It is in rime; mostly decasyllabic couplets, but with free intermixture of alternative rime and frequent lyrical passages.
"Pastoral Poetry and Pastoral Drama" by Walter W. Greg
This is in decasyllabic verse, arranged in stanzas of seven lines each.
"English Literature, Considered as an Interpreter of English History" by Henry Coppee
All these poems are written in decasyllabic rhymed verse, with varied arrangement of the rhymes.
"An Introduction to the Study of Browning" by Arthur Symons
In the decasyllabic line the cesura generally followed the fourth, but sometimes the sixth, tonic syllable.
"A History of French Literature" by Edward Dowden
Those decasyllabic quatrains are a decided departure from Mrs. Renshaw's usual style, which explains the slight lack of fluency.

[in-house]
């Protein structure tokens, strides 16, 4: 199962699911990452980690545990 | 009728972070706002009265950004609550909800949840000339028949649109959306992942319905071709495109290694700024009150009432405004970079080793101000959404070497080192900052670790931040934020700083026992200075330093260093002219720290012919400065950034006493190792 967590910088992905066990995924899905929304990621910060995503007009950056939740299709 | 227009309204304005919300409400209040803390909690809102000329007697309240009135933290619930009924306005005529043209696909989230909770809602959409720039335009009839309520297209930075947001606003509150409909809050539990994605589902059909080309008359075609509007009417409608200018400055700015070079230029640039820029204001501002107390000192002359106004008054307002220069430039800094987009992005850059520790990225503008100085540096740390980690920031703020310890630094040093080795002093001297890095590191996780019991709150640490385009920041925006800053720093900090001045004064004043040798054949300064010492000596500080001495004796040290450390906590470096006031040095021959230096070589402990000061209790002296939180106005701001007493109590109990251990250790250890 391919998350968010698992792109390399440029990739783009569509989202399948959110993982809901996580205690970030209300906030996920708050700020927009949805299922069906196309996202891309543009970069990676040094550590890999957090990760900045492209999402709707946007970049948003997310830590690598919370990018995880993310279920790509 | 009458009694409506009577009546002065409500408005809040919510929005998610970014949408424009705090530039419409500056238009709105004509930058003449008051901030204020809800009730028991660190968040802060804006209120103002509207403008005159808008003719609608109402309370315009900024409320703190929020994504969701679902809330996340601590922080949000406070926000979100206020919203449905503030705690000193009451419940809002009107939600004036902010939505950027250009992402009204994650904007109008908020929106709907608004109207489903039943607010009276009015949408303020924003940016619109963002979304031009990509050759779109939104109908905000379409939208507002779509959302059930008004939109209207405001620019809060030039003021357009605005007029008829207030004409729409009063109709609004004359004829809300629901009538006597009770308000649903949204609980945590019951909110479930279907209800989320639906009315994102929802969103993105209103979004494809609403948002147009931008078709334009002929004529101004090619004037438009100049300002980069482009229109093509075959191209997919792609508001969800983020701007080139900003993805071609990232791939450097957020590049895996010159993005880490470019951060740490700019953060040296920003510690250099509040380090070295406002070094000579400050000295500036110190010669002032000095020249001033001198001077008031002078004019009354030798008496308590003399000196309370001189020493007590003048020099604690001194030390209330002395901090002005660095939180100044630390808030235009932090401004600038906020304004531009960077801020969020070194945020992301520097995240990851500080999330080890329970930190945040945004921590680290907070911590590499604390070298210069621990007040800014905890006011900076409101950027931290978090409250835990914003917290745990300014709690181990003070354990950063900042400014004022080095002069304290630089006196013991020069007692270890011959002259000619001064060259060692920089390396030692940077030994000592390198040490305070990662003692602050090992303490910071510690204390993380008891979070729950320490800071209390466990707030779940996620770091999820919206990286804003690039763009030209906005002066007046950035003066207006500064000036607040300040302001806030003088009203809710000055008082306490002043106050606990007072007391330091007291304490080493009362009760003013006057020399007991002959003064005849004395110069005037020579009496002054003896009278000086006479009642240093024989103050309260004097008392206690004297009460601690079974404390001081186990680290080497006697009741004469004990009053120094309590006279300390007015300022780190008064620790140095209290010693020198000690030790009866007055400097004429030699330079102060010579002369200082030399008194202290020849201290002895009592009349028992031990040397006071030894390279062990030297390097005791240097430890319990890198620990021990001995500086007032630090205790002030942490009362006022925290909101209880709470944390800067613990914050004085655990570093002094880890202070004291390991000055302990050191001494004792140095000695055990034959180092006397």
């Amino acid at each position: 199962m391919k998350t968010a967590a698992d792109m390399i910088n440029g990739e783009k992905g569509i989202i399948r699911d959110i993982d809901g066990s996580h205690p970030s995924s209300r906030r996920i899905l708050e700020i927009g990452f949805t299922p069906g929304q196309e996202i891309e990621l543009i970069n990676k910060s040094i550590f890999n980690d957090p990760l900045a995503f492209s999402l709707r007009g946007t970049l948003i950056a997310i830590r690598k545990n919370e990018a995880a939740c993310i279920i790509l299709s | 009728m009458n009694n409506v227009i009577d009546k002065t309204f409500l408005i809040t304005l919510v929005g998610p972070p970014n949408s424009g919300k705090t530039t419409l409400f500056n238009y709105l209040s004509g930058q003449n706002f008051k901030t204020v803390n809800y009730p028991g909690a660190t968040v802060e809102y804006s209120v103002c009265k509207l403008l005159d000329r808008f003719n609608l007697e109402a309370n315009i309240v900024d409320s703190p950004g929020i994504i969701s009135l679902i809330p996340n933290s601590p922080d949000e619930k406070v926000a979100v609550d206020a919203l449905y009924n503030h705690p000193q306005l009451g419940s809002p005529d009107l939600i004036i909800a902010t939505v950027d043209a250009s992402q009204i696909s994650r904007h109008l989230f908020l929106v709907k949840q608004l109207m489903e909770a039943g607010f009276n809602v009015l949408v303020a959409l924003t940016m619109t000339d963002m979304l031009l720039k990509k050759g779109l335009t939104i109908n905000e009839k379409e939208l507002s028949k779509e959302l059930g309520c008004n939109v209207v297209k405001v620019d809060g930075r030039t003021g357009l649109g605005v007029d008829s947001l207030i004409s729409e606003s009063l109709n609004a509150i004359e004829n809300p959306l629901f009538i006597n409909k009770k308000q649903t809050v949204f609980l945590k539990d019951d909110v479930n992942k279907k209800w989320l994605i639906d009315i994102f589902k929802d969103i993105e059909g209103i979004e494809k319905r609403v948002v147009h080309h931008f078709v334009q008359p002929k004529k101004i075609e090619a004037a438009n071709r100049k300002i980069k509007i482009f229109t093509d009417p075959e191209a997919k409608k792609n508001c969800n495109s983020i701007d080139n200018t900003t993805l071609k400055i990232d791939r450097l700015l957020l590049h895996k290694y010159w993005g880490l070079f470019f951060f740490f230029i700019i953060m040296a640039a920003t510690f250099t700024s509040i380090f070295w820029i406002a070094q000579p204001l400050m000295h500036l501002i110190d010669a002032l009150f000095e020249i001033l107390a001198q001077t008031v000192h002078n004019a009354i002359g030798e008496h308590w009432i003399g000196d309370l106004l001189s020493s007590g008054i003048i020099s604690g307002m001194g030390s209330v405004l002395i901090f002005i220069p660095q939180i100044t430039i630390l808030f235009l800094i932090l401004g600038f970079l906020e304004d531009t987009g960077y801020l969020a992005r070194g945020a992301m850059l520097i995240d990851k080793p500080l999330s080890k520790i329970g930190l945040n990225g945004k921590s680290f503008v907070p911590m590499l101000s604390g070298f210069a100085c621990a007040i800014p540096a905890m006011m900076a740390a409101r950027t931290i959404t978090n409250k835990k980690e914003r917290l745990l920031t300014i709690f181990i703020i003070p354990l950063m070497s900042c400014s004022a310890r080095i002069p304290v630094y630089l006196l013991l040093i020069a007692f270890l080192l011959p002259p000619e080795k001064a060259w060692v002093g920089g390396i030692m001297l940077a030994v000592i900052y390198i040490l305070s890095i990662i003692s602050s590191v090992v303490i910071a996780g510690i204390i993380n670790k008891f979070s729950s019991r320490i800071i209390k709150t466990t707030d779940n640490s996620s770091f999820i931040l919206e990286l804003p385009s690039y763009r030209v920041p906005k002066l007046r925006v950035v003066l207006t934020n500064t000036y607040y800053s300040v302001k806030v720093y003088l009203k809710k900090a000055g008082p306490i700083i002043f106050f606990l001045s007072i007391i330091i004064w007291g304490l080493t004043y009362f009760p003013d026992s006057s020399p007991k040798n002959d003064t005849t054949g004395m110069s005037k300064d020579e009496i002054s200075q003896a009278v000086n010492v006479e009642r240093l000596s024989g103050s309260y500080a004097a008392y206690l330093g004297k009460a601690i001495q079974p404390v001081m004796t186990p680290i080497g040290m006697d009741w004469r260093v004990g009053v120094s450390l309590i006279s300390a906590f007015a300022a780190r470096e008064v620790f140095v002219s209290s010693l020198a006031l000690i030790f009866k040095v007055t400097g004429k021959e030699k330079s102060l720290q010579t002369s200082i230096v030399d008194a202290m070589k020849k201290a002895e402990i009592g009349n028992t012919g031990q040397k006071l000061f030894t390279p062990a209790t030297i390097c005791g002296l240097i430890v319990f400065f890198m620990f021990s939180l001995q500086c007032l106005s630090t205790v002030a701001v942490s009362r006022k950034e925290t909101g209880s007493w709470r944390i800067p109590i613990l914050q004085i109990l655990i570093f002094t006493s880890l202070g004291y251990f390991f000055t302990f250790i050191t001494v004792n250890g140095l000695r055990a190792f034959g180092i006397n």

"Writings in the United Amateur, 1915-1922" by Howard Phillips Lovecraft
Then come sixty-five epistles written in couplets for the most part decasyllabic.
"A Short History of French Literature" by George Saintsbury
Not only the decasyllabic, but the lyric, in short lines had almost died out of memory, and Wyatt brought it back.
"Encyclopaedia Britannica, 11th Edition, Volume 9, Slice 6" by Various
He maintained that the lines were regular decasyllabics.
"Amenities of Literature" by Isaac Disraeli
The decasyllabic line was an old measure; so was the seven-line stanza, both in Provencal and French.
"Medieval English Literature" by William Paton Ker
The middle division of each contains ten decasyllabic lines.
"Dealings with the Dead, Volume I (of 2)" by A Sexton of the Old School
Decasyllabic iambic lines rhyming together form an "heroic" metre.
"Encyclopaedia Britannica, 11th Edition, Volume 14, Slice 2" by Various